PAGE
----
Loren Martin

Assistant Professor
CCT 4065
905-569-5784

Campus

Fields of Study

Areas of Interest

Behavioural neuroscience, pain, stress, sex differences, social interactions, empathy, emotional contagion, memory, synaptic plasticity

Biography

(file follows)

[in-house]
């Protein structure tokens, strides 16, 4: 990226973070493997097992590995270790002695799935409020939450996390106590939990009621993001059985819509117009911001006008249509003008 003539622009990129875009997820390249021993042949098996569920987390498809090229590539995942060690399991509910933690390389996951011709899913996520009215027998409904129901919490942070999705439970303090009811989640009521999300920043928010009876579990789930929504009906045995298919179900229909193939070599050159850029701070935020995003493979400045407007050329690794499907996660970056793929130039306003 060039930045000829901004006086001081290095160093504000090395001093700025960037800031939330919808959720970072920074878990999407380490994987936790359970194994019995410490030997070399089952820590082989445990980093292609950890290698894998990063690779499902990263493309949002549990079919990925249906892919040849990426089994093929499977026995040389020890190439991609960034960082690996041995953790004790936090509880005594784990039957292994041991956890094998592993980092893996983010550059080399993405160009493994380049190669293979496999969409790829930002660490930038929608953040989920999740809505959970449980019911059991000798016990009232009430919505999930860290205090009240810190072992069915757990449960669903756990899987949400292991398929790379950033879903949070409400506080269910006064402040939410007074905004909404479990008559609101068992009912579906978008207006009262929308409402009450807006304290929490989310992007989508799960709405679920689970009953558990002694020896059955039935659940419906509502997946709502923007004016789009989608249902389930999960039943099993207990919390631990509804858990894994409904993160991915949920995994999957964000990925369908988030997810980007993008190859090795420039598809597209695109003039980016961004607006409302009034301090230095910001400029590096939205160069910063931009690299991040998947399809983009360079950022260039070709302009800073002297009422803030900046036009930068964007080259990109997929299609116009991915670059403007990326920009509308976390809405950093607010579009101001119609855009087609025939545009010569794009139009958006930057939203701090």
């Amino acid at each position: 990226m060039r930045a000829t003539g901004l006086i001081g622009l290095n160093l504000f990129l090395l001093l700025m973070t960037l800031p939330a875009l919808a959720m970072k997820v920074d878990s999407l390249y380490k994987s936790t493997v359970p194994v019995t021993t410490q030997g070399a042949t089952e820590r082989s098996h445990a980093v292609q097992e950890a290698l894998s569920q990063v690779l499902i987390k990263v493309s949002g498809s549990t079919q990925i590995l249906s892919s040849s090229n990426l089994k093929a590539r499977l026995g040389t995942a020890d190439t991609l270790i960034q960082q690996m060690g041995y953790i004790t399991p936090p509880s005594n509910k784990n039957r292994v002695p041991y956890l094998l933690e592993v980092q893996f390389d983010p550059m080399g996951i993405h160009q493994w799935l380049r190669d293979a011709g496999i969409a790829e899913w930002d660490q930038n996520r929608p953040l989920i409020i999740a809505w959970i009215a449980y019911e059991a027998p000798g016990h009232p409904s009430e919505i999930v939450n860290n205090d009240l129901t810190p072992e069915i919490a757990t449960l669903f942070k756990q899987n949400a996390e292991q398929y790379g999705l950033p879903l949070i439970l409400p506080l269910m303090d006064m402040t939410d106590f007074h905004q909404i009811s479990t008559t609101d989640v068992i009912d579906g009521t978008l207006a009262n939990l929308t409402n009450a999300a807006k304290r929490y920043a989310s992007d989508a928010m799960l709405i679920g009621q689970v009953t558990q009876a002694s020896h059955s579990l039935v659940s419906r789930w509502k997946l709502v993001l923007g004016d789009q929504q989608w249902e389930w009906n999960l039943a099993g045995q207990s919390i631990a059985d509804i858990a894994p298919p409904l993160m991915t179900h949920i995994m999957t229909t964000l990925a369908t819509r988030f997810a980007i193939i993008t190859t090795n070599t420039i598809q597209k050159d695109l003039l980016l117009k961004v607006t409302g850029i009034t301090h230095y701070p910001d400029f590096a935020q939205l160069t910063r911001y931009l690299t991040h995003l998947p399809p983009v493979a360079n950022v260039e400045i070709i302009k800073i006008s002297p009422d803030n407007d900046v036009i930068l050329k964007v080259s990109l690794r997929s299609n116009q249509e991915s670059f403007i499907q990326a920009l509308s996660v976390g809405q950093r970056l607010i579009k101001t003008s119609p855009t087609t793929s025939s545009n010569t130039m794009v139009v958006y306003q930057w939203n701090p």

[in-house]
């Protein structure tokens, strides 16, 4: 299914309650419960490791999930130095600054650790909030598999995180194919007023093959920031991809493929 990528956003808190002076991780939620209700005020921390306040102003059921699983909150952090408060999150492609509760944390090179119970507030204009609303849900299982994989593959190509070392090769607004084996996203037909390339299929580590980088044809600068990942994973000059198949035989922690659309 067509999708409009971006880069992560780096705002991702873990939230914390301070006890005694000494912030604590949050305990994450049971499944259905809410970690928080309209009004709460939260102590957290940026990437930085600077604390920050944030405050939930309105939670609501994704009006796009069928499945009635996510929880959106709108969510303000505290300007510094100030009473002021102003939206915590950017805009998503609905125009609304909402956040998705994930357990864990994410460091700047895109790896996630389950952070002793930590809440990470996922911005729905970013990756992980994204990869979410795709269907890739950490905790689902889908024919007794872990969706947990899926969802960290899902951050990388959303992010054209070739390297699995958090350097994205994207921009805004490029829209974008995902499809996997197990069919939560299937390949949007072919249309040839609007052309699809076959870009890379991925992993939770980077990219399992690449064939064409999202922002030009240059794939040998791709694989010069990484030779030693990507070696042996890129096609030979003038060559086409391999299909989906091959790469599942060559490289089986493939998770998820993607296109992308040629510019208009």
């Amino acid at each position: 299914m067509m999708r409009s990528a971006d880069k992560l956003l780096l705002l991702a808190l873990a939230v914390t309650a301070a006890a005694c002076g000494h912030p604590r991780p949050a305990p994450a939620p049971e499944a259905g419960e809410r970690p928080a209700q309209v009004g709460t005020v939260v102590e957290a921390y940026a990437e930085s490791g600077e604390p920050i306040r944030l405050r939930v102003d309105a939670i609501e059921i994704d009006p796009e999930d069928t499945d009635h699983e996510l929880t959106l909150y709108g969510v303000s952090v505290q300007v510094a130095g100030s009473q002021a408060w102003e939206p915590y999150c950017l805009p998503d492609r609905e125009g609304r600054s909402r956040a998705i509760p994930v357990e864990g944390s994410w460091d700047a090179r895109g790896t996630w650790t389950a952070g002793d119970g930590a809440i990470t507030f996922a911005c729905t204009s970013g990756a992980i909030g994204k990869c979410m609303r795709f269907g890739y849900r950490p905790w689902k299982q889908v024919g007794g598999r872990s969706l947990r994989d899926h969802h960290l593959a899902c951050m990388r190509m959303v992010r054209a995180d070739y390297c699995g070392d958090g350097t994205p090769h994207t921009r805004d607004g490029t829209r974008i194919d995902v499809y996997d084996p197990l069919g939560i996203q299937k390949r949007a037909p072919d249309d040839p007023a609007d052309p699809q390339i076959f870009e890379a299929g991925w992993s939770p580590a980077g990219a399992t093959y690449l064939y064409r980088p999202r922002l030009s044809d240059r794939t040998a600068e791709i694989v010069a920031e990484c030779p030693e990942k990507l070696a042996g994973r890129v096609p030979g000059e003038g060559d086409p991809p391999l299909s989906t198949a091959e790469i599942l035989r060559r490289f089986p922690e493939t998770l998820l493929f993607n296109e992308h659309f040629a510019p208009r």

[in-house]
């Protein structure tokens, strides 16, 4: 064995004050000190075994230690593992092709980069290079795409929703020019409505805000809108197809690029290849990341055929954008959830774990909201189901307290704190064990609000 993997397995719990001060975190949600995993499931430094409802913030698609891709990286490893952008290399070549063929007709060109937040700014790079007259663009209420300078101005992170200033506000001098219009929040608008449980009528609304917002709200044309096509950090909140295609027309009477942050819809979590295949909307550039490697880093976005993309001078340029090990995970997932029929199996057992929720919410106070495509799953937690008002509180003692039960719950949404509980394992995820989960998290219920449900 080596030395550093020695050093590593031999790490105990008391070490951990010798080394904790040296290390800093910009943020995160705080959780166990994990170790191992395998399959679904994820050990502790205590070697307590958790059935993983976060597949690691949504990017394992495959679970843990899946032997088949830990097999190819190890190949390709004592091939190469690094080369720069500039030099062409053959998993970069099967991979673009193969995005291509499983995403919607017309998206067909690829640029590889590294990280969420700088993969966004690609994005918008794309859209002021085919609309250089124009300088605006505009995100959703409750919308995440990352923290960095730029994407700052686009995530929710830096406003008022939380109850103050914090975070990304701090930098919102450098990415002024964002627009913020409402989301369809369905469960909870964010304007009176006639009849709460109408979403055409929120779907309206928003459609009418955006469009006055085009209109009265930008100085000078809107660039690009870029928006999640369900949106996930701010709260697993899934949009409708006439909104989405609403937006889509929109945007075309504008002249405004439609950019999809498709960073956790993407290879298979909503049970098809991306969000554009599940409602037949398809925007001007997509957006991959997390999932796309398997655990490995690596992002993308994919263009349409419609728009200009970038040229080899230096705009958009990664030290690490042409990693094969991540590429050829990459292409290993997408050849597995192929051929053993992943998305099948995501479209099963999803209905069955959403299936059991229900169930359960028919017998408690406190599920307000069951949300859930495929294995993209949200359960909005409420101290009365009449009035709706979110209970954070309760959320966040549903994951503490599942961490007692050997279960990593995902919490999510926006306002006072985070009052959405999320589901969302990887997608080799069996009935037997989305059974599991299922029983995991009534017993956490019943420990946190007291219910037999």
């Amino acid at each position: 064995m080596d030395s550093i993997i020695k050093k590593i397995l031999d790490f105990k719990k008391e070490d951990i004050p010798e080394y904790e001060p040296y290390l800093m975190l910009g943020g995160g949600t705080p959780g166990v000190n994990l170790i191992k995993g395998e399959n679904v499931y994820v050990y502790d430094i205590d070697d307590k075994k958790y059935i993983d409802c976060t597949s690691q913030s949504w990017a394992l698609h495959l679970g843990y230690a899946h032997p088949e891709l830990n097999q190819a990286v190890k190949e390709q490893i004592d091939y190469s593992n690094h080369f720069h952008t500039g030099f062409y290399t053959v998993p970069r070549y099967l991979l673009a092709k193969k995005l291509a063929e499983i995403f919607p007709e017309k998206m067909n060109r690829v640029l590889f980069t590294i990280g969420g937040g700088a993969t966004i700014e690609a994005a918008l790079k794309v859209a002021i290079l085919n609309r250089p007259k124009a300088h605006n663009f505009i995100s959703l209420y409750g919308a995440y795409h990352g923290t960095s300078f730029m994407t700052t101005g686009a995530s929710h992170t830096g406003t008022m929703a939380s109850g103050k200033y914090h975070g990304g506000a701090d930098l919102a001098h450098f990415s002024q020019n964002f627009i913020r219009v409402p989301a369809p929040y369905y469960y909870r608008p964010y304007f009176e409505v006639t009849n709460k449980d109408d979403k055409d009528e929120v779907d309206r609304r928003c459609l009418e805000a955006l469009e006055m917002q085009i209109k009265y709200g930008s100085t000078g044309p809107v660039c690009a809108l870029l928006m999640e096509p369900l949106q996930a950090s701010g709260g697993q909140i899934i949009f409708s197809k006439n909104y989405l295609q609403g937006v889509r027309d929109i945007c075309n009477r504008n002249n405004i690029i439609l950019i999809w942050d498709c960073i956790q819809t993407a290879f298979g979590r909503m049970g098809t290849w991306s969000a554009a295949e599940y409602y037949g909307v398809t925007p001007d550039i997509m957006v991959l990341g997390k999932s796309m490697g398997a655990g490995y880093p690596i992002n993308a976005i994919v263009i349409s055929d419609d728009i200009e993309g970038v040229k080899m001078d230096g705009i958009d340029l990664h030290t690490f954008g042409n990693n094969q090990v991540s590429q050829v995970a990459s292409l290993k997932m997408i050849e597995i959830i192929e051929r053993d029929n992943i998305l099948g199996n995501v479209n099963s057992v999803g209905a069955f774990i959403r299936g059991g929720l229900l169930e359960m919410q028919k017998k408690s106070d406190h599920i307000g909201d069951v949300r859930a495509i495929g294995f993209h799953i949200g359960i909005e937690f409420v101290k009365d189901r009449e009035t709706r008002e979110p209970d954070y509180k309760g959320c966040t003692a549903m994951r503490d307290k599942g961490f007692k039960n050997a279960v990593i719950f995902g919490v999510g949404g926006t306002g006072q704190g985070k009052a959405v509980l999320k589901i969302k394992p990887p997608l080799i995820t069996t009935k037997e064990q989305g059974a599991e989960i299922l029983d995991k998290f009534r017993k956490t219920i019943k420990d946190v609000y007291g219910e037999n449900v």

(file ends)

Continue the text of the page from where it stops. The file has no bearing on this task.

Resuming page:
The research in my laboratory aims to understand how painful experiences modify the neural circuits and transmitter/peptide systems related to sensory, emotional, social and cognitive information. Bringing together mouse genetics, electrophysiology, viral tracing, pharmaco- and optogenetics we study the functional interrogation of these circuits within brain and spinal pathways. Our data and the data of others suggests that chronic pain alters synaptic transmission within distinct neural networks and resultant behavioural modifications are dependent upon where in the brain these changes occur. This has led us to investigate the modulation of these circuits by neuropeptides such as oxytocin and opioids to understand their involvement in pain empathy, social approach/avoidance and social analgesia. In a separate line of research, we use novel approaches to understand the learning mechanisms associated with the development of pain and anxiety as well as pain relief. If we are able to understand the processes by which these different functional dimensions of pain perceptions are generated and modified, in particular the circuits encoding negative affective states, then new dynamic frameworks for treating unrelenting chronic pain may be developed.